Aboriginal women get controversial new online tool to help fight violence

Aboriginal Affairs minister Bernard Valcourt is being accused of victim blaming after announcing funding for a new online anti-violence campaign, aimed at aboriginal women and girls.

Aboriginal Affairs Minister Bernard Valcourt announces funding for new mobile app

New app aimed at violence prevention in aboriginal communities also includes articles on cultural appropriation and bullying. (a4w.ca)

Aboriginal Affairs minister Bernard Valcourt is being accused of victim blaming after announcing funding for a new online anti-violence campaign, aimed at aboriginal women and girls.

A mobile app, called A4W Live, was launched on Saturday. It's part of a national initiative called Action for Women, which focuses on violence prevention among indigenous youth,  including information and articles on dating, celebrities, bullying and identifying domestic abuse.

The federal government pledged $500,000 to fund the campaign and in a letter to Northwest Territories Premier Bob McLeod, Valcourt invited provincial and territorial jurisdictions to match the remaining $500,000 cost of the project.

Valcourt wrote the mobile app will provide "information, tools and support that aboriginal women and girls need to make informed choices, whether they are confronting violence, or seeking information regarding its prevention."

Dawn Harvard, president of the Native Women's Association of Canada, said creation of the app suggests victims are to blame.

"I actually find that language offensive that it's putting it once again back on the victims that the violence that they find themselves in — the violence that's inflicted on them — is somehow a result of a choice on their part, or more specifically a poor choice on their part," Harvard said.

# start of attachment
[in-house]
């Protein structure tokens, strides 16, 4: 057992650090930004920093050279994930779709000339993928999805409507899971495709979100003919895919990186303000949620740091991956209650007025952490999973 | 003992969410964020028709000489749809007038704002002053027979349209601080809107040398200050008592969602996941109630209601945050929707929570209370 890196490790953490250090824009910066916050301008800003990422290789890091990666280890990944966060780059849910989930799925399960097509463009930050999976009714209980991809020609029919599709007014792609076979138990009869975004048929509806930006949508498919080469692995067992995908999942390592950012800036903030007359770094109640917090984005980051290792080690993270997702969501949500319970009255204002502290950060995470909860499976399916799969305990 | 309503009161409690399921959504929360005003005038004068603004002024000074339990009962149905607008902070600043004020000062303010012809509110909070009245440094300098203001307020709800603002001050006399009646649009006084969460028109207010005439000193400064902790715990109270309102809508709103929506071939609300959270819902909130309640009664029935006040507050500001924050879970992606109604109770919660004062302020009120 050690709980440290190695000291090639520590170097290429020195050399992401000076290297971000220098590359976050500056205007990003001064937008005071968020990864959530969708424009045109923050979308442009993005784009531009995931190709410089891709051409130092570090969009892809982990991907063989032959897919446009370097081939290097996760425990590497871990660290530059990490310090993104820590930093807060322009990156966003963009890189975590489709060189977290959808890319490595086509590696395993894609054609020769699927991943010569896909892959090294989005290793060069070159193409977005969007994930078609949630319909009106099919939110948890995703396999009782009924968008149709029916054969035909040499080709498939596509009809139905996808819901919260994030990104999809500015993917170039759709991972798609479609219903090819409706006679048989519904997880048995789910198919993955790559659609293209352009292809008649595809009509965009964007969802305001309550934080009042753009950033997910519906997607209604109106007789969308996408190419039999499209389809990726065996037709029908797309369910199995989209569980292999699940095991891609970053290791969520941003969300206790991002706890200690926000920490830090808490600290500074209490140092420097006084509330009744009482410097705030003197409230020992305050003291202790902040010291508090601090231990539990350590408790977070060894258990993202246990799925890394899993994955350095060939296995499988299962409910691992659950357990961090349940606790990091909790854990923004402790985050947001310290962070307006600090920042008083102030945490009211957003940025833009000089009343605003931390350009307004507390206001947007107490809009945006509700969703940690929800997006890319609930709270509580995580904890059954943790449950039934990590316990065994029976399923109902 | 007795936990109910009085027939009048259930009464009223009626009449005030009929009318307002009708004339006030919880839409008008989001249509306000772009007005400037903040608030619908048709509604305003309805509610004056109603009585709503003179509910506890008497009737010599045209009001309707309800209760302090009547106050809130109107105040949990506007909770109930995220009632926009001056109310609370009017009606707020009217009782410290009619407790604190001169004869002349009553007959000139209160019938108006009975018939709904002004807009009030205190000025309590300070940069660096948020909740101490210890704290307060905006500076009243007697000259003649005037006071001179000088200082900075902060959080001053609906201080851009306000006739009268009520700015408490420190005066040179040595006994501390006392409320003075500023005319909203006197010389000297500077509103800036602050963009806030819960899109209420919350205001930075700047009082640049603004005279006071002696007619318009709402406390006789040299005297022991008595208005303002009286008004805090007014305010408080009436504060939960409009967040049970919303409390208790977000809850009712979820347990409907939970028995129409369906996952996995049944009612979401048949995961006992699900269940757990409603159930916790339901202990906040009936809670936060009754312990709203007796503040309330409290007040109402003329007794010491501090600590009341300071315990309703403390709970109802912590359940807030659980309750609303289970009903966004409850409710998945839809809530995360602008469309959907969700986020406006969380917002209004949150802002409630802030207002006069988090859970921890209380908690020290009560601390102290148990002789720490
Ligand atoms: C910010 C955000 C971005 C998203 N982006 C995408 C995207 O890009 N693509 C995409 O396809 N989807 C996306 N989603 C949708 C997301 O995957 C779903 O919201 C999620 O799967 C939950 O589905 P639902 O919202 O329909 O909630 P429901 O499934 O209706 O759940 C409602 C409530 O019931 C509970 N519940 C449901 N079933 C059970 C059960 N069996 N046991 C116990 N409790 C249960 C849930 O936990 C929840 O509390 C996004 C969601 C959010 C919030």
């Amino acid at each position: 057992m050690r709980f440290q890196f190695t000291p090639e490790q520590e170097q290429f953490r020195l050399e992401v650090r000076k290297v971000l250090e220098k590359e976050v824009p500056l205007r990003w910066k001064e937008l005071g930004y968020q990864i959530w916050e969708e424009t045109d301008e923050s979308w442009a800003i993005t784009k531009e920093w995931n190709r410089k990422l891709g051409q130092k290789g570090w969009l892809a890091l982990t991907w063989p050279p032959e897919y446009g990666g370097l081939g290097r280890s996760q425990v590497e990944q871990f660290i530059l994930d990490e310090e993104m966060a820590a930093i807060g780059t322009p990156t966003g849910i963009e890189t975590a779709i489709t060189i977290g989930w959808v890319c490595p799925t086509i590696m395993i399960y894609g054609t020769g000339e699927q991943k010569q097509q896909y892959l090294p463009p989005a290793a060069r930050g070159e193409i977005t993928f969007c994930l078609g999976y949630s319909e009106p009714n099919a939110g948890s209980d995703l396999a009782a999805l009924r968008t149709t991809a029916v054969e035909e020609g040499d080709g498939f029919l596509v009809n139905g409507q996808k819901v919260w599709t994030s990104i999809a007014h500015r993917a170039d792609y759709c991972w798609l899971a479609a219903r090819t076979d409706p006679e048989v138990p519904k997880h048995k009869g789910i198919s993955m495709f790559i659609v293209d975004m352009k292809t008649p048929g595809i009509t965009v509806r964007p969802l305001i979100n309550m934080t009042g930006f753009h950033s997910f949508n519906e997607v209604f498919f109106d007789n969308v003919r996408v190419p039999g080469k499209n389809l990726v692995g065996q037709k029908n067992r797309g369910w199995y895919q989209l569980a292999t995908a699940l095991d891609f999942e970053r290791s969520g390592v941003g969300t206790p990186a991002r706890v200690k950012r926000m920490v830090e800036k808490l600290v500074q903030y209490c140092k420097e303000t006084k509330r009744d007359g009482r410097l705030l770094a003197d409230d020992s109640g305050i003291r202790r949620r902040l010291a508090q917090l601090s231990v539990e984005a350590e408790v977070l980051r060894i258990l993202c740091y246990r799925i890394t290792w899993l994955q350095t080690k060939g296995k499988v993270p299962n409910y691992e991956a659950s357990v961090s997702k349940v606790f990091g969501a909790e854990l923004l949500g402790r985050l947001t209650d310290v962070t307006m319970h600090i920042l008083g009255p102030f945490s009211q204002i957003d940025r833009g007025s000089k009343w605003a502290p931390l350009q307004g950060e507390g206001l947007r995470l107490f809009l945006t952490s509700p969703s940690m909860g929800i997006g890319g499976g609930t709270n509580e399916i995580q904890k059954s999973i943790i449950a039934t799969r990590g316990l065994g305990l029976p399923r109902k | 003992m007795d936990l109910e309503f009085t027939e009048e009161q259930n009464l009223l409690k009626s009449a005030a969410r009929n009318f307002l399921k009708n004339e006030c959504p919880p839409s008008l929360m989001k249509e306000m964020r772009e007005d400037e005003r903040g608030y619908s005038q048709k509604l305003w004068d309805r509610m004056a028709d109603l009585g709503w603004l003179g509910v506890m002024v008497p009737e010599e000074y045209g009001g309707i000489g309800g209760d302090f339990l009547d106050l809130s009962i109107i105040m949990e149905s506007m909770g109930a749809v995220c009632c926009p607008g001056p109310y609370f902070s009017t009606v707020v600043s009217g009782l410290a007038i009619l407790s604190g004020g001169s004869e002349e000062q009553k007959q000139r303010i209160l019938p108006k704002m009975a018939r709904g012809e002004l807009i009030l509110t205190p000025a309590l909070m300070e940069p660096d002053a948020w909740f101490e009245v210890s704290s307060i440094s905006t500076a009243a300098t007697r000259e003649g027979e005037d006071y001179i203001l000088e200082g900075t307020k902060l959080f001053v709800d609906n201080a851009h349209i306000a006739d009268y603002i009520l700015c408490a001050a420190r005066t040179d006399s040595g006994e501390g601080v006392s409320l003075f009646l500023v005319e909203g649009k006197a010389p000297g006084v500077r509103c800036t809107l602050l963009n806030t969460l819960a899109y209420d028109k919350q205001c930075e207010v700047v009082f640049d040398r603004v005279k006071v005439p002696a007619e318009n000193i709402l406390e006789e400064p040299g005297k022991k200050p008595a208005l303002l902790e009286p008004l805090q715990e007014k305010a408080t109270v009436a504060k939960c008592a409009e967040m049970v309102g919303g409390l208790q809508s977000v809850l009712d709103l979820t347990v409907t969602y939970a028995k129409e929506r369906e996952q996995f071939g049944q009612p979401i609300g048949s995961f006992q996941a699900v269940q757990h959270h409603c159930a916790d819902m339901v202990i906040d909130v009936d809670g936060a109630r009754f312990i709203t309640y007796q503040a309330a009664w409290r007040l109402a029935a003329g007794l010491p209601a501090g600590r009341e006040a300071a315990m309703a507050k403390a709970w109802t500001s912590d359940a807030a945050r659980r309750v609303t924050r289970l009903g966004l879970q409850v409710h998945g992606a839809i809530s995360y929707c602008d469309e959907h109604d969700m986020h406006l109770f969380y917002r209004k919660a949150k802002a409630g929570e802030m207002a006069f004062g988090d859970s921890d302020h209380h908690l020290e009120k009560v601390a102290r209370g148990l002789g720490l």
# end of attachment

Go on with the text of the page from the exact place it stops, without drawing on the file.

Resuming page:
"I know none of our young girls are growing up making a choice to be homeless, making a choice to be living in poverty. That is something that happens because of a lack of choice."

'Action for Women' 

The mobile app aims to become "a digital community to end violence against indigenous women and girls." The site includes information and articles on health, sex, violence and addiction.
Tanya Tagaq is one of the indigenous celebrities featured on the new Action for Women website. (a4w.ca)

It also includes profiles of aboriginal celebrities including Inuit singer Tanya Tagaq and quizzes like, "Is my relationship healthy?" and  "7 signs your drinking has become a problem."

Action For Women was created by the National Association of Friendship centres, a non-profit community centre and aboriginal program/service delivery organization. Along with the mobile platform, the campaign will also include programs aimed at indigenous men and boys, which will provide "solutions for men to stop violence."

Harvard said strategies that only focus on creating awareness or violence prevention will not address the bigger issue. 

"While apps that create public awareness are great ... it doesn't address the root causes that are creating the situations of vulnerability, that are creating the poverty, that are creating the lack of opportunity."

RCMP report points to family violence

On Friday, RCMP released a report that found aboriginal women are three to four times more likely to be killed or go missing that non-aboriginal women. The report found that like female homicides in the general population, most aboriginal women are killed by men they know.

In 2013 and 2014, 32 aboriginal women were killed and 11 more went missing. However, those statistics do not include other cases that occurred outside RCMP jurisdiction. 

The Mounties said those statistics were consistent with the rates of deaths and disappearances of aboriginal women in the last decade.

Clarifications

  • An earlier version of this story stated the app was called Action for Women, instead of A4W Live.
    Jun 22, 2015 5:04 PM ET

About the Author

Connie Walker

CBC Reporter

Connie Walker is a reporter in the Investigative Unit at CBC News. Follow her on twitter @connie_walker